A walk in the park with John Muir

A walk in the park with John Muir

01 Lee Stetson 1
Yosemite Valley California, president day: I’m walking with my recorder along a wooded path with a long bearded man wearing period clothing circa 1890, a tweed coat, a wool vest with a red pocket square and wide brimmed hat. Ahead of us is Yosemite Falls, a massive flowage of water running white and fast, churning with melted snow from the high country upstream. The man describes a fanciful vision of what we see.

“Can you imagine? Can you imagine if in the midst of its headlong descent with all this whirling fairy springtime spray and those rushing comet tails that the fall was suddenly frozen solid and then carried bodily out into the middle of the valley that we might go around it and see it from all sides in the sunshine,” he says. “Oh was a show it would make. This colossal white pillar half a mile tall adorned with airy flowing drapery as if chiseled out of white marble.”

Who better with whom to tour one of America’s greatest National Parks than the man himself John Muir. As if transported back in time I had the rare opportunity to get his impressions on Yosemite today.
“Look at these high granite walls lying about 5,000 feet above sea level. With all the plant people and fellow mortals this good planet provides in this particular place makes it a very sacred place indeed,” he says. “It’s a true temple, a temple I think people would need to thrive in. And those who visit it now-a-days will have an opportunity to because it’s been persevered for so long and so carefully by so many. It is a great pleasure indeed to have it remain for all of us for our own health and vigor.”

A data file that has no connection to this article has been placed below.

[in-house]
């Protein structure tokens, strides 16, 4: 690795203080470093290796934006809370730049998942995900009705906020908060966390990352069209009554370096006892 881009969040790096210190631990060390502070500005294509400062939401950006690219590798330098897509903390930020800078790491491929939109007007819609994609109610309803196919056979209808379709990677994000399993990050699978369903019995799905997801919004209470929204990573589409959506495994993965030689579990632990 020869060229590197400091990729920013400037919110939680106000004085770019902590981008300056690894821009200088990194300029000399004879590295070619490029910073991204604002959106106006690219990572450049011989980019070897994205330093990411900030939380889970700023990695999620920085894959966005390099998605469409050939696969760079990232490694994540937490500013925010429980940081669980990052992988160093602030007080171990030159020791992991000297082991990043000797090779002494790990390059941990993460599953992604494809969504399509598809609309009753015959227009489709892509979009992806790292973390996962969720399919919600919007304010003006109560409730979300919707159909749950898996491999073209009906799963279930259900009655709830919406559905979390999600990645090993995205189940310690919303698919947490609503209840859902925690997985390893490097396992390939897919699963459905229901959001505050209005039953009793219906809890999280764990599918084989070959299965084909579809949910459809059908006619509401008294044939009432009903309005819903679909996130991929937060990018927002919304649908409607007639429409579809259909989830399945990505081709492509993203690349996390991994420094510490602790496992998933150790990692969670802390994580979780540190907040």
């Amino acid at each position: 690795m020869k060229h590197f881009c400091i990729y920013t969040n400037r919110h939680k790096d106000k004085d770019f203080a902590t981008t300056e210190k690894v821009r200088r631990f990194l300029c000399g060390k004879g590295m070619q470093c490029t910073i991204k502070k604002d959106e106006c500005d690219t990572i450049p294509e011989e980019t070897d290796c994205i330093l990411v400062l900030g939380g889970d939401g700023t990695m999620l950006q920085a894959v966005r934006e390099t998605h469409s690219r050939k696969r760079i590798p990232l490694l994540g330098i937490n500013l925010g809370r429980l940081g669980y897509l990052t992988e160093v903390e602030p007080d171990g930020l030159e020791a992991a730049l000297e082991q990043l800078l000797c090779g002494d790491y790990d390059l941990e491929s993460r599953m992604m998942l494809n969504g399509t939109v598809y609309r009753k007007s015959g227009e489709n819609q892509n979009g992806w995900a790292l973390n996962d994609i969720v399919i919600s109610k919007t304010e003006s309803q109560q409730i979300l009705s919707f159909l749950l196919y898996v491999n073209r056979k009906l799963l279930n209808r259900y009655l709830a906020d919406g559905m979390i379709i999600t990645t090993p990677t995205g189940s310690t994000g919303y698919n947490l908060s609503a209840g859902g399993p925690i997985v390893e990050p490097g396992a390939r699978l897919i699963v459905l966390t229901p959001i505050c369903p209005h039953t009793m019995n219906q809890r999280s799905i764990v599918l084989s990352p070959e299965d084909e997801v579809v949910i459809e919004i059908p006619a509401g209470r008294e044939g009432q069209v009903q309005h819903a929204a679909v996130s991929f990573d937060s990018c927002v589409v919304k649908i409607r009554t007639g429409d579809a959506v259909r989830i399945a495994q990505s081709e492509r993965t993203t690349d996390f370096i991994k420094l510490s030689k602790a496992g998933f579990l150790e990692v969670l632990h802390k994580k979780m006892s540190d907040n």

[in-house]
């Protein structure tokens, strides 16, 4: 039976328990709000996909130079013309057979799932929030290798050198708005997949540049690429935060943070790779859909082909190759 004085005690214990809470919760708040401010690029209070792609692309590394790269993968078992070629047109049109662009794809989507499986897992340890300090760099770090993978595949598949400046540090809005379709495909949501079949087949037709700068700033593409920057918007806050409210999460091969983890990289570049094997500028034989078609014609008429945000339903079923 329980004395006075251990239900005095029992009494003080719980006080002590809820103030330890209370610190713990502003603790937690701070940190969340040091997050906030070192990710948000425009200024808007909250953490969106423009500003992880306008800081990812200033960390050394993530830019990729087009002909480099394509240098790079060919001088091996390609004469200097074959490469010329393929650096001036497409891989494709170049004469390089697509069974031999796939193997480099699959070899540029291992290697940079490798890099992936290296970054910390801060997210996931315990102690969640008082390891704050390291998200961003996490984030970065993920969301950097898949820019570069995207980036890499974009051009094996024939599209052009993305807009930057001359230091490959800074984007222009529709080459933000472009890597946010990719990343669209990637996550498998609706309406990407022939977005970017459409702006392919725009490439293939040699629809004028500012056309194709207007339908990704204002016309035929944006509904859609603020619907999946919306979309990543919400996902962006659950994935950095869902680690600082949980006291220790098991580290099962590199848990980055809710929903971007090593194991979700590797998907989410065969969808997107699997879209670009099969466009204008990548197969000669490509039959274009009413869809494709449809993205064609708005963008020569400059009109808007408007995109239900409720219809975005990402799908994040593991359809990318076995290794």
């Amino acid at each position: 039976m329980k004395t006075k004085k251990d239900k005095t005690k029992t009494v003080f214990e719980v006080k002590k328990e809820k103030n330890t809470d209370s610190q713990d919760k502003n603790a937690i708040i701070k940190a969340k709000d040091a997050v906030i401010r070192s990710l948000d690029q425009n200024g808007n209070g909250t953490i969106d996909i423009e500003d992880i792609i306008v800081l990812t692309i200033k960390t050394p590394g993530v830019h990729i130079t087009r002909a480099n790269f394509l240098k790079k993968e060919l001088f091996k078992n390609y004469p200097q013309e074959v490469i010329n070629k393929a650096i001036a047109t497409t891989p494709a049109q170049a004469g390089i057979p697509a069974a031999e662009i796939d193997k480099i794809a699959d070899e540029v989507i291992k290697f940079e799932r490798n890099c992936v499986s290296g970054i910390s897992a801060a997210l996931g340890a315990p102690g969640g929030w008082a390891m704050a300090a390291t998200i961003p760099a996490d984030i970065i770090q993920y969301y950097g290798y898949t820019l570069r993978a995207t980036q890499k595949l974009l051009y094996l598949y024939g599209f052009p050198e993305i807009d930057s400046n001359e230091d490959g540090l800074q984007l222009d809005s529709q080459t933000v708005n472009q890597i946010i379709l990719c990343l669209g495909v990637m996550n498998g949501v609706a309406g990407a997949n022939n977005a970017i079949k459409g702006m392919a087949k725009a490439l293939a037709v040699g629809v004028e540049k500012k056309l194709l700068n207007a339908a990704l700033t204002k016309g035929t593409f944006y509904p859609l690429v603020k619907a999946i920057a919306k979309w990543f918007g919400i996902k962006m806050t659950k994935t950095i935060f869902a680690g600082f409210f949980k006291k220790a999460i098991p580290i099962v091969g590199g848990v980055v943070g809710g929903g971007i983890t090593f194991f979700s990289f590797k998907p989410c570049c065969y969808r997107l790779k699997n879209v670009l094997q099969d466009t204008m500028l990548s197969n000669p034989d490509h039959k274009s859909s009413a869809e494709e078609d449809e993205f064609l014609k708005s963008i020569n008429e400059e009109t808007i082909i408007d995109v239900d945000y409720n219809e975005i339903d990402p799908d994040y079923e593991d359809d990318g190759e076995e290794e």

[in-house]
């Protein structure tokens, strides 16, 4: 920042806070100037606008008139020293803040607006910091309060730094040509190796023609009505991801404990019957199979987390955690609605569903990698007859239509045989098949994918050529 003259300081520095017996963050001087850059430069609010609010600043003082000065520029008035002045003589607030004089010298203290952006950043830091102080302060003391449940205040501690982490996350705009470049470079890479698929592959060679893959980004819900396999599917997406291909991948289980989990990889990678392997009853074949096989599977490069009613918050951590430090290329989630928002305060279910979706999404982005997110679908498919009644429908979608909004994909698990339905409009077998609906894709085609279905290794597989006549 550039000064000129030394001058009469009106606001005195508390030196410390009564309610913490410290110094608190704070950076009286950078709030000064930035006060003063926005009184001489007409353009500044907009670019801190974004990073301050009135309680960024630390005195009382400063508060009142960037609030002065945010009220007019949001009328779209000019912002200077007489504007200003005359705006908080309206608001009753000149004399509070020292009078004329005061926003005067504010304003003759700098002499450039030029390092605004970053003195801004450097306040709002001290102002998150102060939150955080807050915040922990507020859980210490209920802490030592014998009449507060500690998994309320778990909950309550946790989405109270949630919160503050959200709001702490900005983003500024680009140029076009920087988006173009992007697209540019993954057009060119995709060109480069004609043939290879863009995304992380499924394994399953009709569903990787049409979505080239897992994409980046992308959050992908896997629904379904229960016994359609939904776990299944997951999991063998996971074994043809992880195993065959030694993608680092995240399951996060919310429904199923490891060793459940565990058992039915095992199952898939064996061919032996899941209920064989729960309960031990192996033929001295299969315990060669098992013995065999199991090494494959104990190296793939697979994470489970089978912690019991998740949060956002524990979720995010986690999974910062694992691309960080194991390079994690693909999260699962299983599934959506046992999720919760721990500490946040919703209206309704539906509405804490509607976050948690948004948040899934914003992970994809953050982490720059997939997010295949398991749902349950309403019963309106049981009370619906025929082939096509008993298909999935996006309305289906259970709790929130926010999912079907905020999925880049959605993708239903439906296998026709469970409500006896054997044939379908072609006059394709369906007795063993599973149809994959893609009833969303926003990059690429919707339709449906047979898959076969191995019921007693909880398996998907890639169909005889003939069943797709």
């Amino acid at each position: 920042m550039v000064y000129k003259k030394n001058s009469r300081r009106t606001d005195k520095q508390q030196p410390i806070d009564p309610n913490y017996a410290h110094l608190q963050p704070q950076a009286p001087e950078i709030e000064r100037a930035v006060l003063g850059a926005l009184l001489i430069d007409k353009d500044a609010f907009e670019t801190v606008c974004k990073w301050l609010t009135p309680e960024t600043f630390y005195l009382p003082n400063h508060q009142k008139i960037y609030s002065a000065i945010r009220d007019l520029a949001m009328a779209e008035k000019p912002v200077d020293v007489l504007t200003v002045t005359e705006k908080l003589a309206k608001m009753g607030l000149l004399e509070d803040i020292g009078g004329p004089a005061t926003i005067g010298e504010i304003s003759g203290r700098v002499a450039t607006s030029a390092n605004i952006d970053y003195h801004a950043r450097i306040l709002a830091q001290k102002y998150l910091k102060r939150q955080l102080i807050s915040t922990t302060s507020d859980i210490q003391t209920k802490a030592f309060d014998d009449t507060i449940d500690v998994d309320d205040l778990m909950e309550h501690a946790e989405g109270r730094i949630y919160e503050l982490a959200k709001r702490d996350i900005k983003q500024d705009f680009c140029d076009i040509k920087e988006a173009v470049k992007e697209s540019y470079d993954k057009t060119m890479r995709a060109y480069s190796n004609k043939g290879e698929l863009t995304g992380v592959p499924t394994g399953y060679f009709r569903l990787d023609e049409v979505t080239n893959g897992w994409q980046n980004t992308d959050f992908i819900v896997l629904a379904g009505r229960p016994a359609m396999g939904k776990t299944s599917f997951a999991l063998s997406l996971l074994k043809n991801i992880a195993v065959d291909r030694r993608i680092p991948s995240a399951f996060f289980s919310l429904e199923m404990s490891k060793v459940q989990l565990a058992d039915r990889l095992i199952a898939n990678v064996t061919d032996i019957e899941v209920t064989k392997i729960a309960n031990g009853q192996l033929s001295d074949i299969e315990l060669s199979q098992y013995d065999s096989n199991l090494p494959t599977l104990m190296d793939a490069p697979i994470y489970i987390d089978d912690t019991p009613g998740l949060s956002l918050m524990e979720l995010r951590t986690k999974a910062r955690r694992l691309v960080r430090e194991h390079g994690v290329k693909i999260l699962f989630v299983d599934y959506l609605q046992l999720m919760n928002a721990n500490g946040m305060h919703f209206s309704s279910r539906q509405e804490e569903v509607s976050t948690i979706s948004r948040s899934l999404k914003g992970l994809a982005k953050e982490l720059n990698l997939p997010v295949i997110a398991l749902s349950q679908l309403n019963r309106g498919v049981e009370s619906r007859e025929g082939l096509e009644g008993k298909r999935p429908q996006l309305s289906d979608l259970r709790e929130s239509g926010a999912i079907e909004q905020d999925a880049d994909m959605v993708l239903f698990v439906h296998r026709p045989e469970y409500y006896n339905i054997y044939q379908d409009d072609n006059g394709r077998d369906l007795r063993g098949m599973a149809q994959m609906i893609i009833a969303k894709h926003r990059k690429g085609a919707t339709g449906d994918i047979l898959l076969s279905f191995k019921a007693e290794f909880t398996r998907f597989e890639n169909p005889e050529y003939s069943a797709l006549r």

Our National Parks began as idea. They are monuments to the notion that all people no matter their degree of wealth, social status, race or ethnicity have a fundamental right to commune with natural world and receive the life affirming benefits of wild and scenic places. Today we visit Yosemite and talk to historian and actor Lee Stetson who in voice of John Muir explains why our National Parks are indeed America’s best idea.

Stetson appears as the voice and image of John Muir the PBS television documentary film series “The National Parks: America’s Best Idea” by Ken Burns. To find out when the series will air in your community visit PBS.org/kenburns.

Music this week by the Conductive Alliance

The Joy Trip Project is made possible thanks to support of our sponsor Patagonia.